The following ran on the April 24, 2012, edition of the Dallas Morning News Texas Faith blog. Theology Professor William Lawrence provided expertise for this story.
May 8, 2012
By William McKenzie
In March, we talked some about Mitt Romney and his Mormonism. But since then Romney has become the presumptive GOP nominee.
This has led to a number of pieces about the so-called "Mormon moment, including one I wrote in today's Morning News. Mormon leaders, understandably, may be wearying of that cliché. But it is true that church members have a teachable moment before them.
Specifically, they have a chance to demystify elements of their faith, which polls show is still not very well understood by many of us. In my book, this is best done through in a friend-to-friend, neighbor-to-neighbor, pew-to-pew way. That approach allows for more candid conversations and helps build bridges.
David Campbell, a Notre Dame political scientist and a Mormon, said in an interview I did with him last week that those personal bonds are especially important. They keep in check the tensions that are likely to arise in a society that has so many different faiths.
With that as the set-up, here is this week's question:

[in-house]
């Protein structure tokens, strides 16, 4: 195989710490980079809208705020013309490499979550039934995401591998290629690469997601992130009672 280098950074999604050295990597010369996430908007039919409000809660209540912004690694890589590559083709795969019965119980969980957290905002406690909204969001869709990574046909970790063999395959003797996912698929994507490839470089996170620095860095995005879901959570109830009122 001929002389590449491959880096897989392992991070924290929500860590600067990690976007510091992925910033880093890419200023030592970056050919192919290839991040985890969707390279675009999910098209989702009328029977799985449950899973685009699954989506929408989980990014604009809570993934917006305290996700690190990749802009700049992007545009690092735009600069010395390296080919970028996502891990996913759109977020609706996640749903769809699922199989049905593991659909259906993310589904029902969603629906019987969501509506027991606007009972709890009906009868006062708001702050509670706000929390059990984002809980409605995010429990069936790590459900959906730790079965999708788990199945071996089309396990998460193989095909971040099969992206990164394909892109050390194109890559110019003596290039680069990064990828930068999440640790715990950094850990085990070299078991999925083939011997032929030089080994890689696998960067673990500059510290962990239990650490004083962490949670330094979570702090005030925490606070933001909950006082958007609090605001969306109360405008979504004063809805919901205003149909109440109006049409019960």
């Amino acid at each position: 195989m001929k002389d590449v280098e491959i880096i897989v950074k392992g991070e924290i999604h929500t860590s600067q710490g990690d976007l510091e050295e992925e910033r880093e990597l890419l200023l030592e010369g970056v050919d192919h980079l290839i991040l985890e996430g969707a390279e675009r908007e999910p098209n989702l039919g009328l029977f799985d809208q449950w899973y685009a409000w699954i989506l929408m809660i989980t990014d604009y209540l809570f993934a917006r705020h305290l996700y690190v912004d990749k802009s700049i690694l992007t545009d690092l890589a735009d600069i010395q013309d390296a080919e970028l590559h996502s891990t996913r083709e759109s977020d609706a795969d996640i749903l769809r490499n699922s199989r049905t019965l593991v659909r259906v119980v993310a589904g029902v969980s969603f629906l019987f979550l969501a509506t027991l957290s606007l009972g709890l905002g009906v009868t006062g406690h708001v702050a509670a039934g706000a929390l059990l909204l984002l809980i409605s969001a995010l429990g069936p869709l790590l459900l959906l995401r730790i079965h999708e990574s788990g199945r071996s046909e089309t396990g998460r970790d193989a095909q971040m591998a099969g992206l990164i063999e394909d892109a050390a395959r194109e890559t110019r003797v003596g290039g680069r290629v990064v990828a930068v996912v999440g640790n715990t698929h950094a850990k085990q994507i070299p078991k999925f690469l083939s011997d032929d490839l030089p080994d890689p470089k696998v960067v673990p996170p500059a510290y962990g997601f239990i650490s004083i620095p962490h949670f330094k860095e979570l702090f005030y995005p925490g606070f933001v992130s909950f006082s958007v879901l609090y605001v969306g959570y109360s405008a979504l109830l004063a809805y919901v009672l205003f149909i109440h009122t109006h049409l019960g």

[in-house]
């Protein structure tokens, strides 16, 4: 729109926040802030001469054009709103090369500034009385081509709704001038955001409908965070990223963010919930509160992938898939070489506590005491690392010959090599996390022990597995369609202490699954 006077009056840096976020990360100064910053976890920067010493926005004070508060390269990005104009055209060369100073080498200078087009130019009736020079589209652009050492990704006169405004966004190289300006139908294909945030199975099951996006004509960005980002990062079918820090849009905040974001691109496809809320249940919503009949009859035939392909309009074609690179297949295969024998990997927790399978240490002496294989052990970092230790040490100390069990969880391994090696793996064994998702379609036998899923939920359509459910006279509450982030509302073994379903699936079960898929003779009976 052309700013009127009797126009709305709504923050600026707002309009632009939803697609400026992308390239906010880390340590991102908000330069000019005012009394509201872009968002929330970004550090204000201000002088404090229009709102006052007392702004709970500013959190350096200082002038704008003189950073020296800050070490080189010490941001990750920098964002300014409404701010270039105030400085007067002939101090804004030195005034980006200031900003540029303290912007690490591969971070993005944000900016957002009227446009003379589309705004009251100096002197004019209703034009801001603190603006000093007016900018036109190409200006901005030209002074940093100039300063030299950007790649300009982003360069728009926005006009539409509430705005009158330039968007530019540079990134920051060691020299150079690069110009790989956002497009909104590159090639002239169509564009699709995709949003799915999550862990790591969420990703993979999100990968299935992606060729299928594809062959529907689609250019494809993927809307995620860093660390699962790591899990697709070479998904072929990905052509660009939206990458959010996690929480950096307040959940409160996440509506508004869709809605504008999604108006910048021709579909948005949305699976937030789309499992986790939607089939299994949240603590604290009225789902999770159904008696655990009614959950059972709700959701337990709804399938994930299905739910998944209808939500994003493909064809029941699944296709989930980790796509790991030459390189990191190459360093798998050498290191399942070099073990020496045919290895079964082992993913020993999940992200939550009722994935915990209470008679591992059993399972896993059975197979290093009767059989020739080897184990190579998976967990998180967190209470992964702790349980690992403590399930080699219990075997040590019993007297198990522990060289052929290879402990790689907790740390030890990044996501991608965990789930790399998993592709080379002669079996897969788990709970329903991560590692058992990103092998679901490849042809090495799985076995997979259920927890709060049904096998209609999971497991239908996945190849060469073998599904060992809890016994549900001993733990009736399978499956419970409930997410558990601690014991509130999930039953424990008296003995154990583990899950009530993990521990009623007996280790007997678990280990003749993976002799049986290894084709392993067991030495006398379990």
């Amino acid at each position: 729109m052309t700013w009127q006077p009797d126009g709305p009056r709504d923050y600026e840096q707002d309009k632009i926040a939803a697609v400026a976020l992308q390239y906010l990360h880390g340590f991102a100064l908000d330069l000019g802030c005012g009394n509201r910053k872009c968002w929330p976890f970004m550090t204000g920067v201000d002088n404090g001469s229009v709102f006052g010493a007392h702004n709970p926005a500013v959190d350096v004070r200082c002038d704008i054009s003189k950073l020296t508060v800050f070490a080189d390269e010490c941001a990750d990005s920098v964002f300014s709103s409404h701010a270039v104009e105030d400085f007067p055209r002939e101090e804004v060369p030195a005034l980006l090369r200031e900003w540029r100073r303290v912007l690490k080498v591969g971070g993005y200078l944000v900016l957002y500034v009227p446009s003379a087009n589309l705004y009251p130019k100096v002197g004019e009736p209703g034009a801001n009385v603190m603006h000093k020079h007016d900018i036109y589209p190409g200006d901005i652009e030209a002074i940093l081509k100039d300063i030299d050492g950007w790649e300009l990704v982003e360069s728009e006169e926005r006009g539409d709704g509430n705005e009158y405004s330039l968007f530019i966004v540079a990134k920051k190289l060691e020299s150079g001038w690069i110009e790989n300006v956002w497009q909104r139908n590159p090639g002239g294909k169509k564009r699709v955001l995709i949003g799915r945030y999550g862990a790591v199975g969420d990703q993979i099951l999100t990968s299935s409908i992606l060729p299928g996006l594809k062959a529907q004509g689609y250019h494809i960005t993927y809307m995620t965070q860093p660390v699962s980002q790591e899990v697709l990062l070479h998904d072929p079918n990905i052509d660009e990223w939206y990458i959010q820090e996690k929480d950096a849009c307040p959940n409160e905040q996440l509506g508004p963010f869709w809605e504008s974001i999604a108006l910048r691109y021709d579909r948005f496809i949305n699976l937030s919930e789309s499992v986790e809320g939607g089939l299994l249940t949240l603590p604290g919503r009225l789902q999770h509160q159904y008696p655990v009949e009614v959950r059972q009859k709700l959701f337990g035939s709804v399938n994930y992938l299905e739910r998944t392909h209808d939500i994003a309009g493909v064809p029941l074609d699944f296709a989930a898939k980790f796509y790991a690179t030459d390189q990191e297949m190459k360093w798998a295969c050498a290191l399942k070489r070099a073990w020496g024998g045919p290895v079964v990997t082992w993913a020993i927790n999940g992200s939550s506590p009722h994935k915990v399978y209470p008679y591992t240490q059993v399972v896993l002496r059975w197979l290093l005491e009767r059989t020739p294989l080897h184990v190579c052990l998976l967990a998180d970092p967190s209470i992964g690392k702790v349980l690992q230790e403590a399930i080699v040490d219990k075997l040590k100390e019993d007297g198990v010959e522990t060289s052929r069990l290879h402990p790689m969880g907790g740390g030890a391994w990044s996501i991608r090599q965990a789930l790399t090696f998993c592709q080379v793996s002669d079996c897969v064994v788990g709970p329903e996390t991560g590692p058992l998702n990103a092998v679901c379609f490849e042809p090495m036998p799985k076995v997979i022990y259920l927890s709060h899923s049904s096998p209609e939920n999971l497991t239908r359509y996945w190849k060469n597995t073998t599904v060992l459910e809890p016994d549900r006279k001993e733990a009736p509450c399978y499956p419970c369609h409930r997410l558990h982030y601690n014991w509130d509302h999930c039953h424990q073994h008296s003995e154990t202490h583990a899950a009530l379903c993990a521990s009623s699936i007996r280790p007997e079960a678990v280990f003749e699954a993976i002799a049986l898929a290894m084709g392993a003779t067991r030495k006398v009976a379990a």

What issue would you most like to discuss with a Mormon about their religious faith?
Perhaps you already have done this, so feel free to elaborate upon that in your answer.
WILLIAM LAWRENCE, Dean and Professor of American Church History, Perkins School of Theology, Southern Methodist University
I would like to ask some questions about the relationship between the Mormon's religious practices and those of Christianity. How does the Book of Mormon as an authoritative text differ from Christians' view of the Bible? Do Mormons teach and believe that the Kingdom of God will be established on the earth and on the North American continent? Given the persecutions that Mormons endured, especially during the 19th century, how do Mormons demonstrate encouragement to adherents of persecuted and restricted religious adherents (such as Muslims) in the 21st century? Does it matter, in terms of religious freedom and practice in the United States, whether Mormons are recognized as Christians or not?
Those last two questions are particularly interesting to me. Mormons were an ostracized sect who chose to relocate to a space on the frontier where they could avoid further persecution by seeking their own space. They also, eventually, modified one of their basic religious practices -- plural marriage -- as a way to achieve acceptability in the broad range of American religions.
Is that something that Mormons would recommend to adherents of currently persecuted movements? If so, do they have any insights regarding the benefits of altering religious practices in order to enter the mainstream?
Finally, what if anything would Mormons gain if Christian communities were to embrace them institutionally as part of the broader sweep of Christianity?...